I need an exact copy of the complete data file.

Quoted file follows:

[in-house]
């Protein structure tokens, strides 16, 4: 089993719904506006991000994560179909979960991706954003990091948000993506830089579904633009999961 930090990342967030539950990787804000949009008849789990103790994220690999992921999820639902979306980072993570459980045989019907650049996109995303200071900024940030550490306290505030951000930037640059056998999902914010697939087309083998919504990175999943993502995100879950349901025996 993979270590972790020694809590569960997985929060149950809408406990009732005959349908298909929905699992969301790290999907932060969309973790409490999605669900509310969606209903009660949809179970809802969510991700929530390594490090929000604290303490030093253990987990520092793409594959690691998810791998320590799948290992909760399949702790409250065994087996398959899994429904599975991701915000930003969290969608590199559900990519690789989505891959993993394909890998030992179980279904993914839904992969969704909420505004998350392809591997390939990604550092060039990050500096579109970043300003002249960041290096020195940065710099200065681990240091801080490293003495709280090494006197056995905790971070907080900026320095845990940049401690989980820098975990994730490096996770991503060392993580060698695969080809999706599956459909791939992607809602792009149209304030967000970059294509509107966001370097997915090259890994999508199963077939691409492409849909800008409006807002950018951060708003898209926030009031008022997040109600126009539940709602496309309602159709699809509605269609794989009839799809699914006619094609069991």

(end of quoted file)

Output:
[in-house]
């Protein structure tokens, strides 16, 4: 089993719904506006991000994560179909979960991706954003990091948000993506830089579904633009999961 930090990342967030539950990787804000949009008849789990103790994220690999992921999820639902979306980072993570459980045989019907650049996109995303200071900024940030550490306290505030951000930037640059056998999902914010697939087309083998919504990175999943993502995100879950349901025996 993979270590972790020694809590569960997985929060149950809408406990009732005959349908298909929905699992969301790290999907932060969309973790409490999605669900509310969606209903009660949809179970809802969510991700929530390594490090929000604290303490030093253990987990520092793409594959690691998810791998320590799948290992909760399949702790409250065994087996398959899994429904599975991701915000930003969290969608590199559900990519690789989505891959993993394909890998030992179980279904993914839904992969969704909420505004998350392809591997390939990604550092060039990050500096579109970043300003002249960041290096020195940065710099200065681990240091801080490293003495709280090494006197056995905790971070907080900026320095845990940049401690989980820098975990994730490096996770991503060392993580060698695969080809999706599956459909791939992607809602792009149209304030967000970059294509509107966001370097997915090259890994999508199963077939691409492409849909800008409006807002950018951060708003898209926030009031008022997040109600126009539940709602496309309602159709699809509605269609794989009839799809699914006619094609069991």